right to attend and ask you specific questions regarding your assets. Any of your creditors,
secured or not, may demand that you attend a "Debtors Exam" where they may question you about
assets, income, employer's name and phone number, ability to pay, location of your personal
property, and more. You have the right to be represented by an attorney at these meetings. If
you have any nonexempt property, you must give it (or its value in cash) to the trustee.
Bankruptcies are typically discharged three to six months after this process is complete.
When filing under Chapter 13, you must file all the same forms plus a proposed repayment
plan. In the plan you describe how you intend to repay your debts over the next three to
five years. A trustee is assigned to oversee the case, and you will be required to attend a
meeting of creditors about one month after filing. Often creditors will attend this
meeting if they don't like something in your plan. It is not uncommon for your attorney to
enter into negotiations with your creditors on your behalf both before and during this
meeting. After the meeting of the creditors, you attend a hearing before a bankruptcy
judge who either confirms or denies your plan. If your plan is confirmed, and you make all
the payments called for under your plan, you often receive a discharge of any balance owed
at the end of your case.
- How much will it cost me to file bankruptcy?
The court fees vary by state. In California they are $299 for a Chapter 7 and $274 for
a Chapter 13 Petition. Credit counseling and money management classes will cost
approximatly $50 each. Other fees will depend upon the attorney you choose. Most attorneys
have a basic minimum fee that will cover all the filings and proceedings in a
straightforward case. If your case is complex, you could pay fees beyond the minimum.
- Should I hire an attorney to represent me, or should I hire a paralegal to type the forms and file them myself?
For the difference in cost, we recommend that you secure an attorney to represent you
in the process and at the hearings. In all states, paralegals are severely restricted by
law as to the amount of assistance they may render. Most states restrict them to typing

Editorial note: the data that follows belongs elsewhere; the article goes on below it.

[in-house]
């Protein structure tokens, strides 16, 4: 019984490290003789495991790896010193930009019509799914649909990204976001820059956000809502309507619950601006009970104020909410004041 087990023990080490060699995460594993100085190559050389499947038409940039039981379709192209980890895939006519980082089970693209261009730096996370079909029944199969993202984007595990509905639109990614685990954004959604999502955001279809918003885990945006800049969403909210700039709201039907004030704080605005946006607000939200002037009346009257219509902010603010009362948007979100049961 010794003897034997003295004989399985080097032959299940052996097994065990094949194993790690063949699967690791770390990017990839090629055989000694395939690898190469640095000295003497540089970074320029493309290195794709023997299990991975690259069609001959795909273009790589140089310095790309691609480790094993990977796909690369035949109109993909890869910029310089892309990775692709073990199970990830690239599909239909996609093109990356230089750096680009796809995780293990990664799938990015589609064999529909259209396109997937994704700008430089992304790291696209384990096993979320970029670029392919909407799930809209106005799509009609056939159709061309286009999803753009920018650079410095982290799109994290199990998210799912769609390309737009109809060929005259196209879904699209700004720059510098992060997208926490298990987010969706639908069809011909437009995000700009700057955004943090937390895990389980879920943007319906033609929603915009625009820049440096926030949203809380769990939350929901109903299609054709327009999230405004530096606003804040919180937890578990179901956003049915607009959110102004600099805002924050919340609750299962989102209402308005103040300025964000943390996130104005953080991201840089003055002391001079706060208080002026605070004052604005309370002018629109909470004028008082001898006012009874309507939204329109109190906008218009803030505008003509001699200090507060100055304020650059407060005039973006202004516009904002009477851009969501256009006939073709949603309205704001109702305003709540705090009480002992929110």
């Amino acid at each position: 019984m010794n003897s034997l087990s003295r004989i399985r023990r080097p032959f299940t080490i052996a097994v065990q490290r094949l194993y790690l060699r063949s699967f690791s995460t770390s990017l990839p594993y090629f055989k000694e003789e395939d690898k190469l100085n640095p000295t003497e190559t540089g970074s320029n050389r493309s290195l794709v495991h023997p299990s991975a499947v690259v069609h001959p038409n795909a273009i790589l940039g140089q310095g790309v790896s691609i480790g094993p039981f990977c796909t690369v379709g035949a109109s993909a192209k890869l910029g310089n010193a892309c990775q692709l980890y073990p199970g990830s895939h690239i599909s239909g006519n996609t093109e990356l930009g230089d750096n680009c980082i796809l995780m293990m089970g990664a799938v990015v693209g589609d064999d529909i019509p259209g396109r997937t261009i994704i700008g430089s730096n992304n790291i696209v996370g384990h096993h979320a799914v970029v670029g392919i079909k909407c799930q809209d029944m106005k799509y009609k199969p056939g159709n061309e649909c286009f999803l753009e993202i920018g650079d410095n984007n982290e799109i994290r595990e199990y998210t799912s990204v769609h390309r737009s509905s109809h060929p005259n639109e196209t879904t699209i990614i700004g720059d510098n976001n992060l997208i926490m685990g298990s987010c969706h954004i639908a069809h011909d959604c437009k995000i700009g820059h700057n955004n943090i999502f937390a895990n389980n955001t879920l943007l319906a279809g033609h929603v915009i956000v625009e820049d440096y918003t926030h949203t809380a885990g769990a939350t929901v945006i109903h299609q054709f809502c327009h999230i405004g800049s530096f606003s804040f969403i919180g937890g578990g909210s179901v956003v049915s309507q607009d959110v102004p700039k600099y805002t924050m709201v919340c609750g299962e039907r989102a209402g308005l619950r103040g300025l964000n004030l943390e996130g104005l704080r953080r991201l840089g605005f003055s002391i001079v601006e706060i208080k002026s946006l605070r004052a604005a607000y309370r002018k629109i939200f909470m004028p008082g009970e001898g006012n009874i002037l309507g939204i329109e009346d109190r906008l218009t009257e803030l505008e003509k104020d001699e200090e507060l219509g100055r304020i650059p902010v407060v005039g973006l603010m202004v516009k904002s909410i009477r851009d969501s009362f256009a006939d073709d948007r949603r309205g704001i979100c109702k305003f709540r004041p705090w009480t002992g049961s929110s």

your forms only. Paralegals are prohibited by law from answering legal questions and from
providing you with legal advice. If you decide to use a paralegal, you must be prepared to
research any questions you have and to make critical decisions without the advantage of
legal counsel. In some cases a single error made while attempting to protect assets can
cost you much more than the fee you will be charged by an attorney.
- Does it really take ten years to regain good credit after filing bankruptcy?
Your bankruptcy will likely remain on your credit report for ten years. However, many lenders will consider extending you credit much sooner if you are diligent about rebuilding your credit history.
- What do I get to keep?
You will not likely loose any property if you file a well-crafted petition under
Chapter 13. Under Chapter 7, you are allowed certain exemptions from the requirement of
liquidation of assets for the benefit of creditors. Exemptions are available to protect
equity in personal property, professional tools, automobile, and your house or dwelling,
assuming your payments are current on loans securing these items. Limits on these
exemptions will depend on which schedule you choose to use in your petition. You should
consult with an attorney before selecting a schedule.
If you are behind on your mortgage payments, you will almost certainly lose your house if
you file a Chapter 7 bankruptcy. Your mortgage lender will ask the bankruptcy court to
lift the automatic stay to begin or resume foreclosure proceedings. If you are current on
your payments, a person or married couple may exempt part or all of their equity
(difference in mortgage balance and market value of the house). States vary in the amount
that may be exempted. Generally, married couples, seniors and disabled persons may exempt
In a Chapter 13 bankruptcy, you will not lose your house if you immediately resume making
the regular payments called for under your agreement and repay your missed mortgage
payments through your plan.
- Will I be able to get new credit cards after I file?
There are many companies that offer secured credit cards to assist in rebuilding your credit after you file your bankruptcy.